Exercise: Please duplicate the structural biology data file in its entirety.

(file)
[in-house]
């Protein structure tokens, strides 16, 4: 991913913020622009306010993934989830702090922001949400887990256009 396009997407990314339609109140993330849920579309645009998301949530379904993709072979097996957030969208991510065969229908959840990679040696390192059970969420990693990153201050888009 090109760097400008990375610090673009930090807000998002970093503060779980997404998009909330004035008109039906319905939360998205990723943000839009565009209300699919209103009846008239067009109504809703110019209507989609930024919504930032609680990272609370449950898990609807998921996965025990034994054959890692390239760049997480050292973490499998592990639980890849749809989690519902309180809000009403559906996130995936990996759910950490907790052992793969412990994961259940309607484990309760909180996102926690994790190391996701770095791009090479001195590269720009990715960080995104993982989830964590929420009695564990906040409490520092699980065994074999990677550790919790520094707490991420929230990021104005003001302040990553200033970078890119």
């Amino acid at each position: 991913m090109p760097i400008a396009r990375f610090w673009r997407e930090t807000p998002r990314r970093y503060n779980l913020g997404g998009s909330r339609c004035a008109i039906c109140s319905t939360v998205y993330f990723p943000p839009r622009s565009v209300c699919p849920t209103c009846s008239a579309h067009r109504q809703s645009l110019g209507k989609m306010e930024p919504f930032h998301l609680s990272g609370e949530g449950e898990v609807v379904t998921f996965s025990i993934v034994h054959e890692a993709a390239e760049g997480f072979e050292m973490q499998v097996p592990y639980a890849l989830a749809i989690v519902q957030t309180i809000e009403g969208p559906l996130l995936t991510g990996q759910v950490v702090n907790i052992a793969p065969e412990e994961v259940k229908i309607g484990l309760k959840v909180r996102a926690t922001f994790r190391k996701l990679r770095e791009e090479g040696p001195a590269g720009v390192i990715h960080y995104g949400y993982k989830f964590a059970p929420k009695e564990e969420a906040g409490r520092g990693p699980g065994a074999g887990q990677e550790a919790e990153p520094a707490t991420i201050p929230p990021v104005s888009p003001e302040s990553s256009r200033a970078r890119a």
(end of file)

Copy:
[in-house]
């Protein structure tokens, strides 16, 4: 991913913020622009306010993934989830702090922001949400887990256009 396009997407990314339609109140993330849920579309645009998301949530379904993709072979097996957030969208991510065969229908959840990679040696390192059970969420990693990153201050888009 090109760097400008990375610090673009930090807000998002970093503060779980997404998009909330004035008109039906319905939360998205990723943000839009565009209300699919209103009846008239067009109504809703110019209507989609930024919504930032609680990272609370449950898990609807998921996965025990034994054959890692390239760049997480050292973490499998592990639980890849749809989690519902309180809000009403559906996130995936990996759910950490907790052992793969412990994961259940309607484990309760909180996102926690994790190391996701770095791009090479001195590269720009990715960080995104993982989830964590929420009695564990906040409490520092699980065994074999990677550790919790520094707490991420929230990021104005003001302040990553200033970078890119």
């Amino acid at each position: 991913m090109p760097i400008a396009r990375f610090w673009r997407e930090t807000p998002r990314r970093y503060n779980l913020g997404g998009s909330r339609c004035a008109i039906c109140s319905t939360v998205y993330f990723p943000p839009r622009s565009v209300c699919p849920t209103c009846s008239a579309h067009r109504q809703s645009l110019g209507k989609m306010e930024p919504f930032h998301l609680s990272g609370e949530g449950e898990v609807v379904t998921f996965s025990i993934v034994h054959e890692a993709a390239e760049g997480f072979e050292m973490q499998v097996p592990y639980a890849l989830a749809i989690v519902q957030t309180i809000e009403g969208p559906l996130l995936t991510g990996q759910v950490v702090n907790i052992a793969p065969e412990e994961v259940k229908i309607g484990l309760k959840v909180r996102a926690t922001f994790r190391k996701l990679r770095e791009e090479g040696p001195a590269g720009v390192i990715h960080y995104g949400y993982k989830f964590a059970p929420k009695e564990e969420a906040g409490r520092g990693p699980g065994a074999g887990q990677e550790a919790e990153p520094a707490t991420i201050p929230p990021v104005s888009p003001e302040s990553s256009r200033a970078r890119a």